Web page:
What is the recommended dose of Betaine HCL? Also, you mentioned to take it 30 min before eating, but the directions on various brands that I’ve seen say to take with food and never on empty stomach? It also says not to take if only eating a salad or fruit and mainly with protein (generally some sort of meat) so I’m confused. I’ve had this same history and strong acidic taste in mouth over last few years, the taste has recently become worse and for most of the day (I’m usually okay upon waking and it increases throughout the day). I just purchased this product which includes pepsin and opted for the 250mg capsules as could increase. I ended up taking 2 with dinner last night & 2 with breakfast/lunch. Cannot notice a change yet but less than 24 hrs since first dose and uncertain of the usual starting dose?

  6. Penny says:

    Where can i get this from? I too have a vile taste, everything tastes bitter even inhaling fresh air ! Blood tests are normal . Oral hygiene is good.at my witz end please help!

  7. cliffmaurer says:

    Hi Penny – Which supplement are you looking for? I’d be happy to help you find a resource.
    Dr. M

  8. Dr E says:

    Hi Sandy
    Take your new supplements right when you start eating and generally they’re recommended for meals containing protein, fats, complex carbs (which is actually then most meals). A salad really doesn’t need enzymes. If you’re not getting satisfactory results by the time you finish the bottle, don’t buy another. Review all your current meds and supplements to make sure none has bad taste as a side effect. Finally, consider getting yourself tested for SIBO (small intestine bacterial overgrowth) which is turning out to be a much commoner cause of bad taste than we thought a few years ago

  9. Amie says:

    Hi, is the sibo test different to the H pylori test ? I also keep having a salty taste in mouth after everything I eat. I’m taking l-glutamine at mo. I’ve been trying apple cider vinegar but it doesn’t help my sore throat. Do u think I should try hcl next ? I’ve researched digestive enzymes do u only need them if constipated a lot ?

  10. Dr. R says:

    Amie. It would be worthwhile to try HCL or digestive enzymes as discussed in the article to see if they might alter your symptoms.

  11. Amie says:

    Hi, I’m taking hcl with pepsin with fish & meat meals. It is helping my symptoms. When do u know when to stop taking these ? Also I think I need to take digestive enzymes as my food is not breaking down in stools. Can u take these along side hcl ? Is it ok to take a the same brand for hcl & digestive enzymes not one that’s combined with hcl ?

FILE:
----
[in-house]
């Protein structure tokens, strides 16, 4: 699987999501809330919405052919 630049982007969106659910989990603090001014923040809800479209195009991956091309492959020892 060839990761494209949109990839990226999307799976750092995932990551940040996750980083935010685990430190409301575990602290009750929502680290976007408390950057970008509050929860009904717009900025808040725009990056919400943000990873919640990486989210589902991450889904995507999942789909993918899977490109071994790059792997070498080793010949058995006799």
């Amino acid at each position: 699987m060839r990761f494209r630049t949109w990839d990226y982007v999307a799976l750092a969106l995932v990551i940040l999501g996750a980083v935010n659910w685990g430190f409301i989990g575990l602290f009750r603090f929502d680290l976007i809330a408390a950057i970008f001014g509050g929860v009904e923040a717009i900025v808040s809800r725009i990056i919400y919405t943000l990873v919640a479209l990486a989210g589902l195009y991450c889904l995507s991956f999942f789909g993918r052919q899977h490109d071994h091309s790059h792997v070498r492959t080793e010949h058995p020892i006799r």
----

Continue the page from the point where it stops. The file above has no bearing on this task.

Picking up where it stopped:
12. Dr. R says:

    Amie. Either two separate products or a combination product would work.

  13. Amie says:

    Dr R when do u stop taking hcl supplements ? Also I’m taking one just with protein meals, shall I use enzymes for other meals such as carbs ? Also I only take one hcl with meals & get no discomfort do I need to try taking more than one ? The salty taste in mouth is improving.

  14. Doris says:

    Thanks for this posting. I was just recently diagnosed with hypochlorhydria after finally seeing a Naturopathic Doctor. The first symptoms I endured for months were of not properly digesting my food. Every time I ate the food would just sit in my stomach and I would get major nausea – every single time. After seeing my naturopath I started taking digestive bitters before meals and also increased my protein consumption because I was a vegetarian for many years. They say that not eating meat/protein can cause this condition. After two months I am still feeling some symptoms, such as a burning/acidic feeling in my stomach gas and bloating. I am working with my naturopath to focus on food combining and see if this helps. I am hoping to get my HCL back on track as naturally as possible because stomach and intestinal diseases run in my family.

  15. paulrubin says:

    Amie. It sounds like things are working. You may need to take HCL for sometime. Play with decreasing the dose over time based on your symptoms.

  16. Linda says:

    Hi I have suffered with acid reflux since I was a child my would give baking soda for it.I a much older now and still suffer with the problem bitter taste bad breath when I talk people cover nose

  17. Linda says:

    Hi Linda here I have suffered with acid reflux since child hood I take omeperzoal for my reflux it helps somewhat it seems everything I eat goes down slow nasty taste in my mouth.

  18. Betsy says:

    Does anyone here also have orange tongue with the bad tasting mouth?

  19. Amie says:

    I saw a gastro consultant & he said I have functional dyspepsia. I keep getting a salty taste in mouth, as I’m not in pain or get heartburn he said I don’t have a normal acid reflux problem. I feel I av silent reflux as something is affecting throat. He has never heard of low acid, but I think I have as I get no burning after taking two hcl tabs. I don’t no what to do next ?

  20. Dr E says:

    Hi Arnie
    I would order three tests, all available from Genova Labs”
    Breath Test for SIBO
    Comprehensive Stool Digestive Analysis, adding on the test for Helicobacter Pylori.
    You can order these directly from the company or ask them for some doctors in your area who can order them for you

  21. Tosin says:

    Hello doctor,I was tested positive for her pylori, got treated with antibiotics and I’ve not been myself since then. Gas, bloating, indigestion, numbness, tingling sensation, burning sensation. Tested positive again . I’m allergic to some foods and food sit in my stomach for a long time before digesting. What can I do?

  22. Dr E says:

    Hi Tosin
    From your description of symptoms, this sounds like small intestine bacterial overgrowth. Have your doctor order a breath test for SIBO or order it yourself from Genova Labs
    If you are positive, this is easy to treat with Xifaxan